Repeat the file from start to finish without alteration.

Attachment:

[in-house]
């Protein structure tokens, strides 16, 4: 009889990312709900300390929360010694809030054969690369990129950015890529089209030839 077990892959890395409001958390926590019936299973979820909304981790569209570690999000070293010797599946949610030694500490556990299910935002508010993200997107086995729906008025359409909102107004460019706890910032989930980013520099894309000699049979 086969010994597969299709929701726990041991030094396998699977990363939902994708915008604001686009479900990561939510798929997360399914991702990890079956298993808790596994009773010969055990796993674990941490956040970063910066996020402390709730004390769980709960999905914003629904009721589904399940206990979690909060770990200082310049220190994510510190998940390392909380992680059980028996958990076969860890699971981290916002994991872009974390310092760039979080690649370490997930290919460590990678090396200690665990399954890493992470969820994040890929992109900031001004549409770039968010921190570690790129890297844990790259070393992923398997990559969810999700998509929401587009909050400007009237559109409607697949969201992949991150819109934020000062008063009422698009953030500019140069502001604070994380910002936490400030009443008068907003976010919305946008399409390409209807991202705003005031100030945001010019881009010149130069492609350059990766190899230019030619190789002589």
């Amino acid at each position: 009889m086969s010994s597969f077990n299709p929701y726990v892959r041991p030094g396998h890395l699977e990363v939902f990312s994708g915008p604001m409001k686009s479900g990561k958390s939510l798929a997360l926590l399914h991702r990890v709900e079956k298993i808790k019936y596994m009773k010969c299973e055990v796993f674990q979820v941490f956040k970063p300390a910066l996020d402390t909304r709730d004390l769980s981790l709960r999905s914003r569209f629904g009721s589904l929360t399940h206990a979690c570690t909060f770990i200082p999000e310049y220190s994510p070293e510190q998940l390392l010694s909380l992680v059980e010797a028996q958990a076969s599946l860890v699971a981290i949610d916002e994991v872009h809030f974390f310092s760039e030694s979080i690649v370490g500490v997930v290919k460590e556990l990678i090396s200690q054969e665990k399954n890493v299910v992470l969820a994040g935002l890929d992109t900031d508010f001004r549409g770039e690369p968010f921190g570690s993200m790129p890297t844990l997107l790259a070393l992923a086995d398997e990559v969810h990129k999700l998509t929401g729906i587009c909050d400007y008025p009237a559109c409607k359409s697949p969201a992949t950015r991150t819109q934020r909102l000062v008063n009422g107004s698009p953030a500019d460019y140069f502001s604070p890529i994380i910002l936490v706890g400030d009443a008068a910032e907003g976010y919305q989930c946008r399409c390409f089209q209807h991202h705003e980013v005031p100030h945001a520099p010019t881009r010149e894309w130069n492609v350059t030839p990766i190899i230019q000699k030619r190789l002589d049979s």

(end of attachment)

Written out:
[in-house]
């Protein structure tokens, strides 16, 4: 009889990312709900300390929360010694809030054969690369990129950015890529089209030839 077990892959890395409001958390926590019936299973979820909304981790569209570690999000070293010797599946949610030694500490556990299910935002508010993200997107086995729906008025359409909102107004460019706890910032989930980013520099894309000699049979 086969010994597969299709929701726990041991030094396998699977990363939902994708915008604001686009479900990561939510798929997360399914991702990890079956298993808790596994009773010969055990796993674990941490956040970063910066996020402390709730004390769980709960999905914003629904009721589904399940206990979690909060770990200082310049220190994510510190998940390392909380992680059980028996958990076969860890699971981290916002994991872009974390310092760039979080690649370490997930290919460590990678090396200690665990399954890493992470969820994040890929992109900031001004549409770039968010921190570690790129890297844990790259070393992923398997990559969810999700998509929401587009909050400007009237559109409607697949969201992949991150819109934020000062008063009422698009953030500019140069502001604070994380910002936490400030009443008068907003976010919305946008399409390409209807991202705003005031100030945001010019881009010149130069492609350059990766190899230019030619190789002589």
């Amino acid at each position: 009889m086969s010994s597969f077990n299709p929701y726990v892959r041991p030094g396998h890395l699977e990363v939902f990312s994708g915008p604001m409001k686009s479900g990561k958390s939510l798929a997360l926590l399914h991702r990890v709900e079956k298993i808790k019936y596994m009773k010969c299973e055990v796993f674990q979820v941490f956040k970063p300390a910066l996020d402390t909304r709730d004390l769980s981790l709960r999905s914003r569209f629904g009721s589904l929360t399940h206990a979690c570690t909060f770990i200082p999000e310049y220190s994510p070293e510190q998940l390392l010694s909380l992680v059980e010797a028996q958990a076969s599946l860890v699971a981290i949610d916002e994991v872009h809030f974390f310092s760039e030694s979080i690649v370490g500490v997930v290919k460590e556990l990678i090396s200690q054969e665990k399954n890493v299910v992470l969820a994040g935002l890929d992109t900031d508010f001004r549409g770039e690369p968010f921190g570690s993200m790129p890297t844990l997107l790259a070393l992923a086995d398997e990559v969810h990129k999700l998509t929401g729906i587009c909050d400007y008025p009237a559109c409607k359409s697949p969201a992949t950015r991150t819109q934020r909102l000062v008063n009422g107004s698009p953030a500019d460019y140069f502001s604070p890529i994380i910002l936490v706890g400030d009443a008068a910032e907003g976010y919305q989930c946008r399409c390409f089209q209807h991202h705003e980013v005031p100030h945001a520099p010019t881009r010149e894309w130069n492609v350059t030839p990766i190899i230019q000699k030619r190789l002589d049979s």